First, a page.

Recently, I was working on a patent search requiring me to look in areas of patent art relating to male underclothing (a very popular area for patenting, as you may guess) when I came across this little number: US Patent Application 12/071,878, which is titled “Scrotal Support Garment.” The primary illustration is shown to the left.
Look familiar? Yes, with the exception of adjustable straps, this is the Borat Swimsuit, the swimwear made famous by comedian Sasha Baron Cohen, a.k.a., Borat in the 2006 film Borat: Cultural Learnings of America for Make Benefit Glorious Nation of Kazakhstan. If you remember the movie (and how could you forget?), Borat wore this swimsuit in one very short scene at the top of the film. That short scene set the tone for the craziness that was Borat’s world.
The Borat Swimsuit has since become a joke unto itself. Plenty of websites sell it as a novelty gift. One site, http://boratswimsuit.com/, mentions that it’s perfect for office parties. Personally, I’d rather work in an office with Hawaiian Shirt Day than Borat Swimsuit Day, but that’s just me.
So this is indeed pretty funny. But beyond funny, could there be a teaching point to the Borat Swimsuit patent application? Yes, there is! My teaching point is that prior art can be found anywhere, not just in issued patents or pending patent applications. And this particular invention, being particularly well known, has a very funny citation the non-final rejection. Yes, the examiner actually went on the Internet and found a picture of Borat in the aforementioned infamous swimming costume. See below.
Rarely does patent law meet pop culture so hilariously. But it gets to a more important point: An invention cannot be patented if there has been a public disclosure of said invention prior to the date of filing.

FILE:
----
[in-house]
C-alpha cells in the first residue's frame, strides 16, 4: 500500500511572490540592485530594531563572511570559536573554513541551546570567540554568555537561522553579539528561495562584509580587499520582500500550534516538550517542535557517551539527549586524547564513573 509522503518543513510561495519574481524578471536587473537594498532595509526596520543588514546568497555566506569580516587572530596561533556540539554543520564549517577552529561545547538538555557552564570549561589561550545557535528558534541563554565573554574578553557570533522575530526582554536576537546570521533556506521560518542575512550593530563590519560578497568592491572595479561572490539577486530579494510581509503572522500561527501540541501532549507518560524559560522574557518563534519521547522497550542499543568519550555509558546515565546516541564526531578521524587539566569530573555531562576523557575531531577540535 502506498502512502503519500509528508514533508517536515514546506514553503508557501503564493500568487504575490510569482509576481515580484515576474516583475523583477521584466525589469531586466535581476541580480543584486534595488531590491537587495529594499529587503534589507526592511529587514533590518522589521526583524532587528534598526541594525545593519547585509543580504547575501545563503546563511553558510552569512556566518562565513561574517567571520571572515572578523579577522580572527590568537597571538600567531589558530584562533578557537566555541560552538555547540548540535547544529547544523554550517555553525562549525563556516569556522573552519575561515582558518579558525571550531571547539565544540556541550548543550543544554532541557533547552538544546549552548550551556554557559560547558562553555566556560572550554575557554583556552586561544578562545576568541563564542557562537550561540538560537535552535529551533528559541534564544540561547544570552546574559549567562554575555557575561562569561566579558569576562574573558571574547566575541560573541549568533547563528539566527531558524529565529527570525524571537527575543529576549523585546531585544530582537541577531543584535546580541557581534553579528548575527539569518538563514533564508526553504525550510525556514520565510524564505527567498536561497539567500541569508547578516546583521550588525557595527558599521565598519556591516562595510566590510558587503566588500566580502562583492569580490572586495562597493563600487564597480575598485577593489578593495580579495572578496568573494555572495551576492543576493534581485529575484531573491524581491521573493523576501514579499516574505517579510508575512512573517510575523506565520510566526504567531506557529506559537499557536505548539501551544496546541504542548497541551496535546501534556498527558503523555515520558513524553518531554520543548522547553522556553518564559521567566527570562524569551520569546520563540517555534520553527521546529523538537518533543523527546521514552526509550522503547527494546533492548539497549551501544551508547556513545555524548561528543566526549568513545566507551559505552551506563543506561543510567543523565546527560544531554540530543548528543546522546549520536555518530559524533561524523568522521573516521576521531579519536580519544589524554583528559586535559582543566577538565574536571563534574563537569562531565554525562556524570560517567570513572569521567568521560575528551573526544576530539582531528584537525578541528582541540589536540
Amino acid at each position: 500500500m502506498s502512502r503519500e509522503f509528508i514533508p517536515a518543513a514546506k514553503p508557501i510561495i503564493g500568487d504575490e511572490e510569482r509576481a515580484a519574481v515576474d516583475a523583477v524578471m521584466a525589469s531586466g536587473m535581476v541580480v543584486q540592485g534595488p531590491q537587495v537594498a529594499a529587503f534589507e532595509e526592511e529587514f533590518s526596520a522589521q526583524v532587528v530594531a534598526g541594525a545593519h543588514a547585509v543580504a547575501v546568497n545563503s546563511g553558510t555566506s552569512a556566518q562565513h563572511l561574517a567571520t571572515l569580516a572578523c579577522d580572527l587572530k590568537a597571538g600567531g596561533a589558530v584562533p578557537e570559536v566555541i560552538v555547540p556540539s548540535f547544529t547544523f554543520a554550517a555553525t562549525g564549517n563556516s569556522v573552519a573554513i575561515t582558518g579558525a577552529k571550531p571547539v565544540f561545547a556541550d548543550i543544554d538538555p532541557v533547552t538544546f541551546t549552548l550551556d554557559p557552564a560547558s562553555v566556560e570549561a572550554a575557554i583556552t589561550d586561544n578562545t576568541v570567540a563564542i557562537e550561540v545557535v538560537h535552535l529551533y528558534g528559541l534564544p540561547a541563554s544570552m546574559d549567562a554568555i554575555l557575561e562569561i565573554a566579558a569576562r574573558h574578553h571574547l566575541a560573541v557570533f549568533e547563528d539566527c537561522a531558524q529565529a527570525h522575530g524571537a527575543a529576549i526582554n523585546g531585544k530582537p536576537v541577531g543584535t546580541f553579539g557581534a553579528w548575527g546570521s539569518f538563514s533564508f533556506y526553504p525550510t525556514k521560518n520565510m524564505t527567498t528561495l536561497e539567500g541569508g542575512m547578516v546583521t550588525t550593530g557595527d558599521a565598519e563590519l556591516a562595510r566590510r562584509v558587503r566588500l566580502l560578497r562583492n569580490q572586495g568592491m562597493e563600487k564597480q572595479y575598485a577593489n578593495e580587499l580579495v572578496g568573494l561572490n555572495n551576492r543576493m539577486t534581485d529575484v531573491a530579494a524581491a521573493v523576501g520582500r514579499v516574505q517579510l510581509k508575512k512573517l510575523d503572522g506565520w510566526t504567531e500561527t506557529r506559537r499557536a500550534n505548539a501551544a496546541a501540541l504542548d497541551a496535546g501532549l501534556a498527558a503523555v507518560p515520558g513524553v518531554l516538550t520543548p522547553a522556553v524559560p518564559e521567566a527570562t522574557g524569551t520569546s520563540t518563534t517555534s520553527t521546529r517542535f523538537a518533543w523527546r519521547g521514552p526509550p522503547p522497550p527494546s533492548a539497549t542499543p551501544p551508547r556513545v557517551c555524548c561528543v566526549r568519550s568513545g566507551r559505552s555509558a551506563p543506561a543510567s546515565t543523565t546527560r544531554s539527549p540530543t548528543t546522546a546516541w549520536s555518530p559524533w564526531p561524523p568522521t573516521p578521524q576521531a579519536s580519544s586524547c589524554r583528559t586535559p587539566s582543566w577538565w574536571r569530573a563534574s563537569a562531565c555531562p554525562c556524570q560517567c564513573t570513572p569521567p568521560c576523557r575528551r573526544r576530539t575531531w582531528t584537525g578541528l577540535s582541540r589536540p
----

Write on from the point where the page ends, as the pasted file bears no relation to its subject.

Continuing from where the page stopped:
This application for a scrotal support garment serves as a great example of rejection through non-patent literature. When you apply for a patent, the examiner can use any information available to the public to reject your application – not just patents. In this case, the examiner had an easy time finding a picture of Borat.
But can a picture be used as prior art?
Yes! In fact, MPEP 901.06 succinctly says: “All printed publications may be used as references…” Furthermore, MPEP 2122 explains: “In order to constitute anticipatory prior art, a reference must identically disclose the claimed [invention], but no utility need be disclosed by the reference.” Still further, MPEP 2125 most directly answers the question by saying: “Drawings and pictures can anticipate claims if they clearly show the structure which is claimed… The origin of the drawing is immaterial… The drawings must be evaluated for what they reasonably disclose and suggest to one of ordinary skill in the art.” The point here is that anything can be prior art if it comes before your date of invention (for the novelty sections of 102) or if it comes more than 12 months before your filing date (for the statutory bars of 102).
Lest you think this type of rejection is unheard of, in August of 2011, Samsung argued in U.S. federal district court that the Apple iPad was anticipated by Stanley Kubrick’s 1969 movie — 2001: A Space Odyessy. Florian Mueller of FOSS Patents writes:
Ever since Apple started to assert the design of the iPad against other manufacturers, many people have been wondering whether there’s actually prior art for the general design of the iPad in some futuristic devices shown in sci-fi movies and TV series. And indeed, Samsung’s lawyers make this claim now in their defense against Apple’s motion for a preliminary injunction.
See for yourself below.
The moral of the story is this: prior art comes from strange places sometimes. Prior art can be used for whatever it teaches, so while your patent attorney or patent researchers are doing a patent search you should spend some time doing product searches. Sometimes inventors only search the Internet to see if they can find their inventions, but sometimes inventors can fail to search the Internet altogether, which is a mistake.